How Thoughts Could One Day Control Electronic Prostheses, Wirelessly

Summary: A new wireless intracortical brain-computer interface neuroprosthesis is capable of gathering and transmitting accurate neural signals, using a tenth of the power required by current wire-enabled systems.

Source: Stanford

Stanford researchers have been working for years to advance a technology that could one day help people with paralysis regain use of their limbs, and enable amputees to use their thoughts to control prostheses and interact with computers.

The team has been focusing on improving a brain-computer interface, a device implanted beneath the skull on the surface of a patient’s brain. This implant connects the human nervous system to an electronic device that might, for instance, help restore some motor control to a person with a spinal cord injury, or someone with a neurological condition like amyotrophic lateral sclerosis, also called Lou Gehrig’s disease.

The current generation of these devices record enormous amounts of neural activity, then transmit these brain signals through wires to a computer. But when researchers have tried to create wireless brain-computer interfaces to do this, it took so much power to transmit the data that the devices would generate too much heat to be safe for the patient.

The way to a wireless device

Now, a team led by electrical engineers and neuroscientists Krishna Shenoy, PhD, and Boris Murmann, PhD, and neurosurgeon and neuroscientist Jaimie Henderson, MD, have shown how it would be possible to create a wireless device, capable of gathering and transmitting accurate neural signals, but using a tenth of the power required by current wire-enabled systems. These wireless devices would look more natural than the wired models and give patients freer range of motion.

Graduate student Nir Even-Chen and postdoctoral fellow Dante Muratore, PhD, describe the team’s approach in a Nature Biomedical Engineering paper.

The team’s neuroscientists identified the specific neural signals needed to control a prosthetic device, such as a robotic arm or a computer cursor. The team’s electrical engineers then designed the circuitry that would enable a future, wireless brain-computer interface to process and transmit these these carefully identified and isolated signals, using less power and thus making it safe to implant the device on the surface of the brain.

This shows the iBCI on a brain
Photo of a current neural implant, that uses wires to transmit information and receive power. Image is credited to Sergey Stavisky.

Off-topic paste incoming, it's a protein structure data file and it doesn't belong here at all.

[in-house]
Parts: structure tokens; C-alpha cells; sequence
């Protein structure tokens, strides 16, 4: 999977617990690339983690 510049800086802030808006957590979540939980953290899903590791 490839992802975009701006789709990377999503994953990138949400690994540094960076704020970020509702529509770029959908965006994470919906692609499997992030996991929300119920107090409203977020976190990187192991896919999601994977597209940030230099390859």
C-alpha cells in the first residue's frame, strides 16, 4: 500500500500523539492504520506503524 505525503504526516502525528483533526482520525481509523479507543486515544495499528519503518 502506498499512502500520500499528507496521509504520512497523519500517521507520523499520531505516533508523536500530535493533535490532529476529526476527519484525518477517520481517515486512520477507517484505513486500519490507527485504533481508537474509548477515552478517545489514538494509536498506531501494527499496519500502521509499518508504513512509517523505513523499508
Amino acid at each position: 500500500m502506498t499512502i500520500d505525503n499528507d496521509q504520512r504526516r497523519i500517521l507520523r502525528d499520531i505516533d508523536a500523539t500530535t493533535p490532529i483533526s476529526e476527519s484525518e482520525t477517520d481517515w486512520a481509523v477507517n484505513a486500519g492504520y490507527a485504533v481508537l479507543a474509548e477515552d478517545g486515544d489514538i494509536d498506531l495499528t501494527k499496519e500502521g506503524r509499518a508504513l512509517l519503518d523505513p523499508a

Testing the idea

To test their idea, the researchers collected neuronal data from three nonhuman primates and one human participant in a (BrainGate) clinical trial.

As the subjects performed movement tasks, such as positioning a cursor on a computer screen, the researchers took measurements. The findings validated their hypothesis that a wireless interface could accurately control an individual’s motion by recording a subset of action-specific brain signals, rather than acting like the wired device and collecting brain signals in bulk.

The next step will be to build an implant based on this new approach and proceed through a series of tests toward the ultimate goal.

About this neuroprosthetics neuroscience research article

Source:
Power-saving design opportunities for wireless intracortical brain–computer interfaces by Nir Even-Chen, Dante G. Muratore, Sergey D. Stavisky, Leigh R. Hochberg, Jaimie M. Henderson, Boris Murmann & Krishna V. Shenoy. Nature Biomedical Engineering.


Abstract

Power-saving design opportunities for wireless intracortical brain–computer interfaces

The efficacy of wireless intracortical brain–computer interfaces (iBCIs) is limited in part by the number of recording channels, which is constrained by the power budget of the implantable system. Designing wireless iBCIs that provide the high-quality recordings of today’s wired neural interfaces may lead to inadvertent over-design at the expense of power consumption and scalability. Here, we report analyses of neural signals collected from experimental iBCI measurements in rhesus macaques and from a clinical-trial participant with implanted 96-channel Utah multielectrode arrays to understand the trade-offs between signal quality and decoder performance. Moreover, we propose an efficient hardware design for clinically viable iBCIs, and suggest that the circuit design parameters of current recording iBCIs can be relaxed considerably without loss of performance. The proposed design may allow for an order-of-magnitude power savings and lead to clinically viable iBCIs with a higher channel count.

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